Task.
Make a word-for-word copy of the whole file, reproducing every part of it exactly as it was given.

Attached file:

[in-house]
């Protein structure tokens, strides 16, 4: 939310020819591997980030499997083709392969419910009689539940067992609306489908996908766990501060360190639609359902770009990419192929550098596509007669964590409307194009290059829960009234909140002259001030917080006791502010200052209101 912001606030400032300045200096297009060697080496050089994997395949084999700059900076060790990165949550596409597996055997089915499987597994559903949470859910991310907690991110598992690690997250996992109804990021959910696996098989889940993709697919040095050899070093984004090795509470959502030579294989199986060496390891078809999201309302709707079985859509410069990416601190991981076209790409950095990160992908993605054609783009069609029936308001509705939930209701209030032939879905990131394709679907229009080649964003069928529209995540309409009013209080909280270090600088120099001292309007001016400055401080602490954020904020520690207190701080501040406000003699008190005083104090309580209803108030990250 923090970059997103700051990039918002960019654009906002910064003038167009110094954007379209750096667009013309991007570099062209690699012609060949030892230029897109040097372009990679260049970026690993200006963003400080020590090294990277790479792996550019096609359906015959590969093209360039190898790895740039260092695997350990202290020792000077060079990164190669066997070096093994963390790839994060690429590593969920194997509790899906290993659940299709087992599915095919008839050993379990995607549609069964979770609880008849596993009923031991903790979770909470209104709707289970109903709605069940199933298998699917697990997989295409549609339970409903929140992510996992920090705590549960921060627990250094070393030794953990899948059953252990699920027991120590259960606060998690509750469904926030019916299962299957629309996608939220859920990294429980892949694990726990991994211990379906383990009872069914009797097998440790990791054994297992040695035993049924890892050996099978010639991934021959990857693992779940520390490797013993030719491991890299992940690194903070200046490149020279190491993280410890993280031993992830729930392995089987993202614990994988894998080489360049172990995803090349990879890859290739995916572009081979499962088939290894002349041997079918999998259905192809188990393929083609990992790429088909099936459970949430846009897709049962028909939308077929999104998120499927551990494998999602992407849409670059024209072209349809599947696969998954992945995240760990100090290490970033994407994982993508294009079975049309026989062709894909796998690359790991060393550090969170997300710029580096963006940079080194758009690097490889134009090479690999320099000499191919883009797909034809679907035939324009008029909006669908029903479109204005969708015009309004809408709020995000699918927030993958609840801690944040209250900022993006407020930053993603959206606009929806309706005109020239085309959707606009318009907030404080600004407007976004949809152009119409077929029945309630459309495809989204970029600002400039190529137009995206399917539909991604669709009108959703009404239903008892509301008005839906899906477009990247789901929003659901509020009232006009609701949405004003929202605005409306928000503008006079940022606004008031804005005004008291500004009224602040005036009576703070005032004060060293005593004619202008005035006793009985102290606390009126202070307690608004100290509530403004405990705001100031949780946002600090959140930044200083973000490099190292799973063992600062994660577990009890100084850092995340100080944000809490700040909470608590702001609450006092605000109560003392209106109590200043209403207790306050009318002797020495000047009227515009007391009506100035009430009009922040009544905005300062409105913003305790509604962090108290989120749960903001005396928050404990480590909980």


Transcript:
[in-house]
């Protein structure tokens, strides 16, 4: 939310020819591997980030499997083709392969419910009689539940067992609306489908996908766990501060360190639609359902770009990419192929550098596509007669964590409307194009290059829960009234909140002259001030917080006791502010200052209101 912001606030400032300045200096297009060697080496050089994997395949084999700059900076060790990165949550596409597996055997089915499987597994559903949470859910991310907690991110598992690690997250996992109804990021959910696996098989889940993709697919040095050899070093984004090795509470959502030579294989199986060496390891078809999201309302709707079985859509410069990416601190991981076209790409950095990160992908993605054609783009069609029936308001509705939930209701209030032939879905990131394709679907229009080649964003069928529209995540309409009013209080909280270090600088120099001292309007001016400055401080602490954020904020520690207190701080501040406000003699008190005083104090309580209803108030990250 923090970059997103700051990039918002960019654009906002910064003038167009110094954007379209750096667009013309991007570099062209690699012609060949030892230029897109040097372009990679260049970026690993200006963003400080020590090294990277790479792996550019096609359906015959590969093209360039190898790895740039260092695997350990202290020792000077060079990164190669066997070096093994963390790839994060690429590593969920194997509790899906290993659940299709087992599915095919008839050993379990995607549609069964979770609880008849596993009923031991903790979770909470209104709707289970109903709605069940199933298998699917697990997989295409549609339970409903929140992510996992920090705590549960921060627990250094070393030794953990899948059953252990699920027991120590259960606060998690509750469904926030019916299962299957629309996608939220859920990294429980892949694990726990991994211990379906383990009872069914009797097998440790990791054994297992040695035993049924890892050996099978010639991934021959990857693992779940520390490797013993030719491991890299992940690194903070200046490149020279190491993280410890993280031993992830729930392995089987993202614990994988894998080489360049172990995803090349990879890859290739995916572009081979499962088939290894002349041997079918999998259905192809188990393929083609990992790429088909099936459970949430846009897709049962028909939308077929999104998120499927551990494998999602992407849409670059024209072209349809599947696969998954992945995240760990100090290490970033994407994982993508294009079975049309026989062709894909796998690359790991060393550090969170997300710029580096963006940079080194758009690097490889134009090479690999320099000499191919883009797909034809679907035939324009008029909006669908029903479109204005969708015009309004809408709020995000699918927030993958609840801690944040209250900022993006407020930053993603959206606009929806309706005109020239085309959707606009318009907030404080600004407007976004949809152009119409077929029945309630459309495809989204970029600002400039190529137009995206399917539909991604669709009108959703009404239903008892509301008005839906899906477009990247789901929003659901509020009232006009609701949405004003929202605005409306928000503008006079940022606004008031804005005004008291500004009224602040005036009576703070005032004060060293005593004619202008005035006793009985102290606390009126202070307690608004100290509530403004405990705001100031949780946002600090959140930044200083973000490099190292799973063992600062994660577990009890100084850092995340100080944000809490700040909470608590702001609450006092605000109560003392209106109590200043209403207790306050009318002797020495000047009227515009007391009506100035009430009009922040009544905005300062409105913003305790509604962090108290989120749960903001005396928050404990480590909980």